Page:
Page images

Doctor epidemic,

Stor'd with deletery med' cines,

Which whosoever took is dead since.

So th' Emperor Caligula,

That triumph'd o'er the British sea,
Took crabs and oysters prisoners,
And lobsters 'stead of cuirassiers ;
Engaged his legions in fierce bustles
With periwinkles, prawns, and mussels,
And led his troops, with furious gallops,
To charge whole regiments of scallops.

Madame, I do, as is my duty

Honour the shadow of your shòe-tie.

Conven'd at midnight in outhouses,
To appoint new rising rendezvouses.

'Mong these there was a politician,
With more heads than a beast in vision.-

So politic, as if one eye

Upon the other were a spy

That to trepan the one to think

The other blind, both strove to blink.1

1 “Strove to blink." - This was Lord Shaftesbury. What an idea of craft and self-deception! a man's two eyes, the most united and friendly of all things, and which cannot stir but in unison, endeavouring to outwit one another!



Should once the world resolve t' abolish

All that's ridiculous and foolish,

It would have nothing left to do,

T' apply in jest or earnest to;
No business of importance, play,
Or state, to pass the time away.



The truest characters of ignorance,

Are vanity, and pride, and arrogance;

As blind men use to bear their noses higher

Than those that have their eyes and sight entire.


More proselytes and converts use t' accrue
To false persuasions than the right and true;
For error and mistake are infinite,

But truth has but one way to be i' th' right.

The greatest saints and sinners have been made
Of proselytes of one another's trade.

A convert's but a fly, that turns about
After his head's pull'd off, to find it out.


A country that draws fifty foot of water;
In which men live, as in the hold of Nature;
That feed, like cannibals, on other fishes,

And serve their cousins-german up in dishes ;-
A land that rides at anchor, and is moor'd;

In which men do not live, but go aboard.1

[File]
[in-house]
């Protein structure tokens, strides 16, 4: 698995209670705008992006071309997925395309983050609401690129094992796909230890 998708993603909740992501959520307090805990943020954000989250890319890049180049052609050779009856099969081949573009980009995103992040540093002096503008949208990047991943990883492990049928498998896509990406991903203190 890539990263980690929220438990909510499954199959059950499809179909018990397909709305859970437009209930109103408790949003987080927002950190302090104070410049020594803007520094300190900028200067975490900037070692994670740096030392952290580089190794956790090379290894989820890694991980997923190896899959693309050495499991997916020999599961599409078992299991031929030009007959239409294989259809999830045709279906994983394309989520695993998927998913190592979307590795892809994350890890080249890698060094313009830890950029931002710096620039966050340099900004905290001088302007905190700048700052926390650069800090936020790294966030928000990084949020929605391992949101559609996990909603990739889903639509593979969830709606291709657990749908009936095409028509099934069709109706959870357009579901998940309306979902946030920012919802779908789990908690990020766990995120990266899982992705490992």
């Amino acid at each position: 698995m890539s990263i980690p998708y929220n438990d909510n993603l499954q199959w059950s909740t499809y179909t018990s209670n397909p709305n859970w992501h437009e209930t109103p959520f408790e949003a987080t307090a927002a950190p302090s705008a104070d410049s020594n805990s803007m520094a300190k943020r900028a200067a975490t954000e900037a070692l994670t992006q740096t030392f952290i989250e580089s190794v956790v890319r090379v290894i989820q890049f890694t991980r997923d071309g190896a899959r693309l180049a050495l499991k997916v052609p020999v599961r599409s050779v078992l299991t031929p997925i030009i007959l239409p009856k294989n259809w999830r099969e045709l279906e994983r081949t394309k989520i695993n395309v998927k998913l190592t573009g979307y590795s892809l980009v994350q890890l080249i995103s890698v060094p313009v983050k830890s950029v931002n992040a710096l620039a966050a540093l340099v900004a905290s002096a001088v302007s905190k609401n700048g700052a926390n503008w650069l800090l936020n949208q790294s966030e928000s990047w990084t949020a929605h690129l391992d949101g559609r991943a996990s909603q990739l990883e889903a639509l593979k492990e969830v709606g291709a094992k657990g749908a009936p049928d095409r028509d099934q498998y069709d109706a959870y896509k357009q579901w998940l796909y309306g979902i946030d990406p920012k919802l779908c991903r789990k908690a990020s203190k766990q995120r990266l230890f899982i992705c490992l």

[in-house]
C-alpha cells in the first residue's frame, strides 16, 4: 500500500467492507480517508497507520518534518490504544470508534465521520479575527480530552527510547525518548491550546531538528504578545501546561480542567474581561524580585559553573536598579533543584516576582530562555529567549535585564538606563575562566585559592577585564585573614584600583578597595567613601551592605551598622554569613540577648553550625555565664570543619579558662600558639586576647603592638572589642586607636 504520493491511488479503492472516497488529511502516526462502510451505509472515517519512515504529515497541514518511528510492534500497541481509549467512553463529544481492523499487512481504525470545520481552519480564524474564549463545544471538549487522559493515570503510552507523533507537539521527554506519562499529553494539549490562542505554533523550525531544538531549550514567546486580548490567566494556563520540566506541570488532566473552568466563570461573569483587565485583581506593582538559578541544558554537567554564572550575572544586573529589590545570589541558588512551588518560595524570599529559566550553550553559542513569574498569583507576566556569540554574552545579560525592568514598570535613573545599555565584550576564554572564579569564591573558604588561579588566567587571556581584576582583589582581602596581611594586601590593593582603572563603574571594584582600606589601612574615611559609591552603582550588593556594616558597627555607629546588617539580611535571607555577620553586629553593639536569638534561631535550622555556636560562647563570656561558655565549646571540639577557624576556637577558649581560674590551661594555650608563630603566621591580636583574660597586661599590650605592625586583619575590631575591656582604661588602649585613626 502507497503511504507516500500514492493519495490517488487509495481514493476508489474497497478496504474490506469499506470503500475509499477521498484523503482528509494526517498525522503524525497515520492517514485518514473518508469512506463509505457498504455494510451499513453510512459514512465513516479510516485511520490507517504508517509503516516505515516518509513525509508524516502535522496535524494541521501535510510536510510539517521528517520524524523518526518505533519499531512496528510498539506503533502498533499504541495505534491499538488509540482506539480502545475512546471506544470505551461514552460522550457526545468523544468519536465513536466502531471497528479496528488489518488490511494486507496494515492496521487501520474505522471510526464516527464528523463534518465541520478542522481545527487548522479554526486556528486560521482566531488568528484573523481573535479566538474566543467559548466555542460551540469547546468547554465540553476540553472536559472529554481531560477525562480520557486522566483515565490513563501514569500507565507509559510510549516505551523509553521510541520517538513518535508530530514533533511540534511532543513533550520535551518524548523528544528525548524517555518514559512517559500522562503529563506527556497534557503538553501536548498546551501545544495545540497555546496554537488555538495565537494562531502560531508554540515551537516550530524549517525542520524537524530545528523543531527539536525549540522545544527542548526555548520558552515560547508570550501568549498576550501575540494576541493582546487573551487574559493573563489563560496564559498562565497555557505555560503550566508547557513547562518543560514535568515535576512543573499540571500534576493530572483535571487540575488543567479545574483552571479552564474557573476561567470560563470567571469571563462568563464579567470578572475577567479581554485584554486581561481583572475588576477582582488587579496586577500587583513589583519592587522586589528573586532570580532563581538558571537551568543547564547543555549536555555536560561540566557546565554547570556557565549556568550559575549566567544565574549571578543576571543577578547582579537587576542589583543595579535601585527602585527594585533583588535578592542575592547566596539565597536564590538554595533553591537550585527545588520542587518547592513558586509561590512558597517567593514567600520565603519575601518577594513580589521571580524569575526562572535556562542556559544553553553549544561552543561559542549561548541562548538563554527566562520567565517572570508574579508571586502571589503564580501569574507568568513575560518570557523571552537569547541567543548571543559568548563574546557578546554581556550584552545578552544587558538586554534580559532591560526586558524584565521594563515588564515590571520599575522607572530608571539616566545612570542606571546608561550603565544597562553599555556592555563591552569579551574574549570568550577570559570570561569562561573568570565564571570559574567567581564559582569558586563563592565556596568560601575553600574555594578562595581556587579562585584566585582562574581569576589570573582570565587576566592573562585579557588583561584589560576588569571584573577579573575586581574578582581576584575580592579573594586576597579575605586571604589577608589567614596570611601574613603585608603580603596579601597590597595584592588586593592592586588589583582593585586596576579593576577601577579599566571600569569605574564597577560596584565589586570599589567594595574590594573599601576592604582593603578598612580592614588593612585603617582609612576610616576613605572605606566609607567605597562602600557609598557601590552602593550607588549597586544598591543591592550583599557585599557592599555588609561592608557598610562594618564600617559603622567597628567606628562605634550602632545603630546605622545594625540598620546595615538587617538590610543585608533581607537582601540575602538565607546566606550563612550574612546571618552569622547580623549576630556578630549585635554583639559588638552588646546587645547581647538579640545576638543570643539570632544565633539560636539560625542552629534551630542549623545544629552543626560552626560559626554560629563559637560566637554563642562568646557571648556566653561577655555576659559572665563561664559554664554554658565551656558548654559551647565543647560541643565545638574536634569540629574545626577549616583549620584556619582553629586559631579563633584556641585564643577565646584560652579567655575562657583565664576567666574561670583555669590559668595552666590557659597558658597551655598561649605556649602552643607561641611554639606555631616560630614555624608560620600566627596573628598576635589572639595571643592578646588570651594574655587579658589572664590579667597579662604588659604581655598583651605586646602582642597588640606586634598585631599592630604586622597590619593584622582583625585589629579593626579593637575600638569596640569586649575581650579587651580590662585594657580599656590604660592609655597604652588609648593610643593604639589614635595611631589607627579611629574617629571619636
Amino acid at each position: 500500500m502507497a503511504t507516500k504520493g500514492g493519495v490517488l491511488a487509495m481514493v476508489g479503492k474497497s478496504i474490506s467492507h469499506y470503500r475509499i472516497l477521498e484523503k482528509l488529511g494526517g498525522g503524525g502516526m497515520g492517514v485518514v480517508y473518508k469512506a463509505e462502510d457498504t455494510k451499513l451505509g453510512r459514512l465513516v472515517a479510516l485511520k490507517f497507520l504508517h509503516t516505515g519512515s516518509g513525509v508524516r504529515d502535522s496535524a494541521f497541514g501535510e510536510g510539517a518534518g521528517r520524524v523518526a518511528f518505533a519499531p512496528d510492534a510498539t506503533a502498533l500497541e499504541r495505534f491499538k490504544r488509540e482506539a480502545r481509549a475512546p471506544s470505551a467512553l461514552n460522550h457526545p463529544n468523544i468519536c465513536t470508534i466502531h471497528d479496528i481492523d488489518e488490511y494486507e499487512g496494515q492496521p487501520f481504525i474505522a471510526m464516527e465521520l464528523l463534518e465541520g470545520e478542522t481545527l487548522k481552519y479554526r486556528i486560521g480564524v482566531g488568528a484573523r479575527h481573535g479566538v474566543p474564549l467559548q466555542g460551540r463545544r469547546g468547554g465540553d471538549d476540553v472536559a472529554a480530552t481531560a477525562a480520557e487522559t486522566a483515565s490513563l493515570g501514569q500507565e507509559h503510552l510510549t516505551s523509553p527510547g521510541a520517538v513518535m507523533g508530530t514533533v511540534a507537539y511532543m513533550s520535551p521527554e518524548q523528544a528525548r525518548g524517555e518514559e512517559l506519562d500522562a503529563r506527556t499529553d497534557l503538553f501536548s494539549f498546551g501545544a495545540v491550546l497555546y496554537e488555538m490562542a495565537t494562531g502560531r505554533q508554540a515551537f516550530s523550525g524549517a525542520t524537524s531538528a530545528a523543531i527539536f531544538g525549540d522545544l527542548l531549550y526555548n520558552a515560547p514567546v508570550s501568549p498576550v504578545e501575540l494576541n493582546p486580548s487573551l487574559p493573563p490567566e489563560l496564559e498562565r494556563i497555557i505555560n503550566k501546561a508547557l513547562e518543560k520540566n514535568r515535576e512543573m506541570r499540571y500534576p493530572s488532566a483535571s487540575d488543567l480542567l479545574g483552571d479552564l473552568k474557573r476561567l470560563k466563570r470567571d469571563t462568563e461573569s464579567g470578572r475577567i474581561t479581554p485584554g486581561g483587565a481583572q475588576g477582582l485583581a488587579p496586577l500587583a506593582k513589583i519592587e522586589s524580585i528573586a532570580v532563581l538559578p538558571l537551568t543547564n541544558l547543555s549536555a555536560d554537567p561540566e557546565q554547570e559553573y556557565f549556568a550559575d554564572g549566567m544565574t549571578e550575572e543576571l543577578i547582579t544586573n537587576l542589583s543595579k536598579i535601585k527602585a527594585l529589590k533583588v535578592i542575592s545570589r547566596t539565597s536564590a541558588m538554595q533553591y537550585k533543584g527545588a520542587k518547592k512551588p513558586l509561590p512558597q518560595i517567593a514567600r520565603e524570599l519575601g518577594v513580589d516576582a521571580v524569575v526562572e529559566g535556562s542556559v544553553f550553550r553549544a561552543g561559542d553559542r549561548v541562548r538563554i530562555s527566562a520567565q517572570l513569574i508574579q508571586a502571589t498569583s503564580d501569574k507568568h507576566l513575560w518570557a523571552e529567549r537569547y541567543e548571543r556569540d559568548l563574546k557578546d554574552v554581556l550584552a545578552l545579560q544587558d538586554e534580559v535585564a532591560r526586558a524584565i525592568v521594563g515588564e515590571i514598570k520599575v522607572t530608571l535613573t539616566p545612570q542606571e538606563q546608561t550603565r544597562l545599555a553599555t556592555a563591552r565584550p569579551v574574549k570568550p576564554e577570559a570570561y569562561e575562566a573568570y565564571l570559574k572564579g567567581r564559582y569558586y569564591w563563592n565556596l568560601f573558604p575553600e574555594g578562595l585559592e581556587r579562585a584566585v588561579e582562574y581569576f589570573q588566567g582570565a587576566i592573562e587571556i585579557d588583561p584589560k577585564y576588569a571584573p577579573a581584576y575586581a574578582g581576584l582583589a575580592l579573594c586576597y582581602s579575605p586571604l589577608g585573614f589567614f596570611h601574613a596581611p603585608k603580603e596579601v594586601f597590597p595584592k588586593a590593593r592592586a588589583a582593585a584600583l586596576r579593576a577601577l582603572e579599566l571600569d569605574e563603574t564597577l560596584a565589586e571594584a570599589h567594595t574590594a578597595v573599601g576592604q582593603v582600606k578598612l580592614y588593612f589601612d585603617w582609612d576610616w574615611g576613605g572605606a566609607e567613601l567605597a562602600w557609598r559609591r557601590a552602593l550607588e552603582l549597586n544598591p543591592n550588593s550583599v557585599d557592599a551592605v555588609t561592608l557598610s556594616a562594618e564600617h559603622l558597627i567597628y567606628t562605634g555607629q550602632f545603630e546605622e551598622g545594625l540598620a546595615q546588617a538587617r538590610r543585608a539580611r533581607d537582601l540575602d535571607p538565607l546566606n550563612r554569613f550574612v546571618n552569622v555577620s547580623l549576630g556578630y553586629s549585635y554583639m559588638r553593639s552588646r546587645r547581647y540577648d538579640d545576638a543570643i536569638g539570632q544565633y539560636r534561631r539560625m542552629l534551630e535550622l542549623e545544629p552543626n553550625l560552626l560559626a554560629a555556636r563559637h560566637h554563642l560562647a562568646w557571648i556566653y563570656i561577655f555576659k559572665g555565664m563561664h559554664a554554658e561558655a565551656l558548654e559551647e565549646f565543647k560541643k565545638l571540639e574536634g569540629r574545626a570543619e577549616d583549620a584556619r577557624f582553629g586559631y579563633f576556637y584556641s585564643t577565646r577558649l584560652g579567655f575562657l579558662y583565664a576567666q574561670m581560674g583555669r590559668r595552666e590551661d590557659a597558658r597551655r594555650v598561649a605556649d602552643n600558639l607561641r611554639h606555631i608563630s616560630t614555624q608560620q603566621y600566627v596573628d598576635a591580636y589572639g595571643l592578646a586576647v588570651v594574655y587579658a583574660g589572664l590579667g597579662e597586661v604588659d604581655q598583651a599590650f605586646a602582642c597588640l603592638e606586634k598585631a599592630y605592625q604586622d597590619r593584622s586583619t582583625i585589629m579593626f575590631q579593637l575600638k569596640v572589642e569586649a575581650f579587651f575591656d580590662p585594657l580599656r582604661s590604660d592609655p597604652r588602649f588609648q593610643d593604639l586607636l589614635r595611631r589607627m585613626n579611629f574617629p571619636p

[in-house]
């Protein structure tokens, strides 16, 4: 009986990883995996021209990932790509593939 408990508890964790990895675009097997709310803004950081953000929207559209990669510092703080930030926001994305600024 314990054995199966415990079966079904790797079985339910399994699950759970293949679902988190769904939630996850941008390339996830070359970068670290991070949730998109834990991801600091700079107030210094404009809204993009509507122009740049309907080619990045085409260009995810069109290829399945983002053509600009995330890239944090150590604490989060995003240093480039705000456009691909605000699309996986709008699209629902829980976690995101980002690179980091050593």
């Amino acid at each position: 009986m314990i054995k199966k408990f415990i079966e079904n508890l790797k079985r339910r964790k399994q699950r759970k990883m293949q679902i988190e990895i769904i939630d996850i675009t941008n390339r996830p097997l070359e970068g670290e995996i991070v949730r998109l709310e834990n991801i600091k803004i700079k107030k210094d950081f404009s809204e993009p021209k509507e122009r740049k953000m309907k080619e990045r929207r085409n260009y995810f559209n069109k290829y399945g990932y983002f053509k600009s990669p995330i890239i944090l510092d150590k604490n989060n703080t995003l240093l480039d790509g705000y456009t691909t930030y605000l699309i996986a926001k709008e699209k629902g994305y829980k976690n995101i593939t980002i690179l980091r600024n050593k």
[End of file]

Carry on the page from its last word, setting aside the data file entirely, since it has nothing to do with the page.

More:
1 Our great satirist is here indulging himself in one of the pleasant "extravagances" which he recommends as refreshments of thought: but it is impossible to take leave of extracts from such a writer without expressing a kind of transport at the perfection of his wit and good sense.


BORN, 1631-DIED, 1701.

IF Dryden had been cast in a somewhat finer mould, and added sentiment to his other qualifications, he would have been almost as great a poet in the world of nature, as he was in that of art and the town. He had force, expression, scholarship, geniality, admirable good sense, musical enthusiasm. The rhymed heroic couplet in his hands continues still to be the finest in the language. But his perceptions were more acute than subtle; more sensual, by far, than spiritual. The delicacy of them had no proportion to the strength. He prized the flower, but had little sense of the fragrance; was gross as well as generous in his intellectual diet; and if it had not been genuine and hearty, would have shown an almost impudent delight in doing justice to the least refined of Nature's impressions. His Venus was not the Celestial. He would as soon have described the coarsest flower, as a rose; sooner, if it

was large and luxuriant. His very repentance has more relish of sin, than regret; though, indeed, he was too honest a man to have reason to regret anything very strongly; for his faults were those of temperament and an easy disposition. Even his enmities, powerfully as he could word them, were but those of the poet and partizan, not of the human being. They required a public cause or repeated private offence to provoke them. He had all the goodnature and placability of a child of


Agreeably to this character of his genius, Dryden's wit is less airy than masculine; less quick to move than eloquent when roused; less productive of pleasure and love than admiration and a sense of his mastery. His satire, if not so learned and universal as Butler's, is aimed more at the individual and his public standing, and therefore comes more home to us. The titled wits of the day, who affected alternately to patronize and to correct him, he generally submitted to with his natural modesty, and with the policy of a poor man; but when the humour or party necessity came upon him, he seized the unlucky individual, as Gulliver might have done a lord of Lilliput; and gripping him, and holding him up by the ribs, exposed his pretensions, limb by limb, to the spectator. Still it was rather in vindication of a power derided, or of a sense of justice provoked, than from an ungenerous desire to give pain.

« PreviousContinue »